NVIDIA Tools Extension Library (NVTX) Scoped Timer 2015-07-20

NVIDIA’s Tools Extension library is an easy way to add profiling information to your code if you use their NSight profiler. Beyond the simple example shown here, timers can be colored, set to a specific version and there are special language specific functions for CUDA and OpenCL. See the reference below for more information.

The example here is extremely simply in nature but shows how NVTX can be used to create a lightweight scoped timer. The idea of a scoped timer useful because it allows you to time a section of code and when the timer loses scope it will stop itself automatically by calling its destructor.

Timing data will automatically show up when enabled in NSight.


NVIDIA Tools Extension


struct NVTXTimer
    NVTXTimer(const char *name){

Add GCC compiler to Xcode 6 2015-02-25

A few years ago I wrote a guide on how to add a newer version of GCC to Xcode. At the time OSX/Xcode came with a version of GCC 4.2 that could be modified to run as a different version of GCC. The problem with newer versions of Xcode is that the GCC compiler was removed making it more difficult to add a custom compiler.

The plugin is based on an older xcode-gcc plugin which hasn’t been updated for Xcode 6 and a post on stackoverflow. The modifications themselves are pretty simple and as long as the plugin structure doesn’t change with future versions of Xcode, they should work with with newer versions of GCC. You can see the modifications in the revision history.

Reading a Matlab Matrix in c++ 2015-02-16

In doing a performance comparison between several linear algebra libraries I had to read in several large (more than 21 million non zero values) sparse matrices. I’m not going to claim that this is the fastest way to read in a matrix that is stored on disk, but for me it was fast enough.

The Data Structure

This struct contains three std::vectors which store the row, column and value entries from each line in the file. Some assumptions are made on the matrix, namely that there are no rows will all zero entries and that the lass column with data is the last column in the matrix. If your matrix is larger than this then you will need to manually modify the data structure that you store your matrix into. The matlab ascii sparse matrix format does not store the number of rows and columns Reference.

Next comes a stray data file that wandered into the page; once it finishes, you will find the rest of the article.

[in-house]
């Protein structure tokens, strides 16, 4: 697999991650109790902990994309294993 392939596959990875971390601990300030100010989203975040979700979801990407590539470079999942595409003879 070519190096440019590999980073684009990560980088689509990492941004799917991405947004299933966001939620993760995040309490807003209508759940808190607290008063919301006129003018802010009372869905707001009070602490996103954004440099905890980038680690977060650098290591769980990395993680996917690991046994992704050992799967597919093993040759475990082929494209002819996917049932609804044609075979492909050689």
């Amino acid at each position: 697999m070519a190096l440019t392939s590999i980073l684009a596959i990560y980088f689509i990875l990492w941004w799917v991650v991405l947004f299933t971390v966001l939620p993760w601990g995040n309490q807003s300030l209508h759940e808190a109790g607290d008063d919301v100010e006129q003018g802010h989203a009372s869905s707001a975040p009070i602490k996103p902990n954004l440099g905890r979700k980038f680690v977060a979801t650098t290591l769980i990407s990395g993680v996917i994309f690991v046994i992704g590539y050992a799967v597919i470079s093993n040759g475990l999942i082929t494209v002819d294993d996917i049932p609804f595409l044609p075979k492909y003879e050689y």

#include <iostream>
#include <vector>
#include <algorithm>
struct COO {
  std::vector<size_t> row;     // Row entries for matrix
  std::vector<size_t> col;     // Column entries for matrix
  std::vector<double> val;     // Values for the non zero entries
  unsigned int num_rows;       // Number of Rows
  unsigned int num_cols;       // Number of Columns
  unsigned int num_nonzero;    // Number of non zeros
  // Once the data has been read in, compute the number of rows, columns, and nonzeros
  void update() {
    num_rows = row.back();
    num_cols = *std::max_element(col.begin(), col.end());
    num_nonzero = val.size();
    std::cout << "COO Updated: [Rows, Columns, Non Zeros] [" << num_rows << ", " << num_cols << ", " << num_nonzero << "] " << std::endl;

Updating python eggs using pip and easy_install 2015-02-01

I use buildbot to manage our labs build/testing infrastructure. I wrote up a guide a while back on how to set it up on different platforms. In this post I wanted to document how to keep the setup updated.

Note: If using a sandbox first source that sandbox

source sandbox/bin/activate

Update using pip

Using a shell command

pip freeze --local | grep -v '^\-e' | cut -d = -f 1  | xargs pip install -U

Using a python file

import pip
from subprocess import call

for dist in pip.get_installed_distributions():
    call("pip install --upgrade " + dist.project_name, shell=True)

Make vs Ninja Performance Comparison 2015-01-31

Ever since I started using CMake to handle generating my build files I have relied on Makefiles. Most linux distributions come with the make command so getting up and running doesn’t require too much effort. Make and its derivatives been around for almost 40 years and it’s an extremely powerful tool that can do many things beyond simply compiling code. There are cases where the flexibility and power of make are overkill in terms of compiling code and if you are willing to trade them with improved performance Ninja might be what you are looking for.

Ninja, written by Evan Martin is a build system that is focused on performance. It was designed for fast incremental builds and large projects in general. To quote the chromium project “Ninja is a build system written with the specific goal of improving the edit-compile cycle time”.

Ninja does not output information about the current progress of the build on more than one line. Warnings and Errors are output like normal. Make on the other hand will output a line for every single cpp file that was compiled and linked. So beyond the performance improvements Ninja has a higher signal to noise ratio than Make.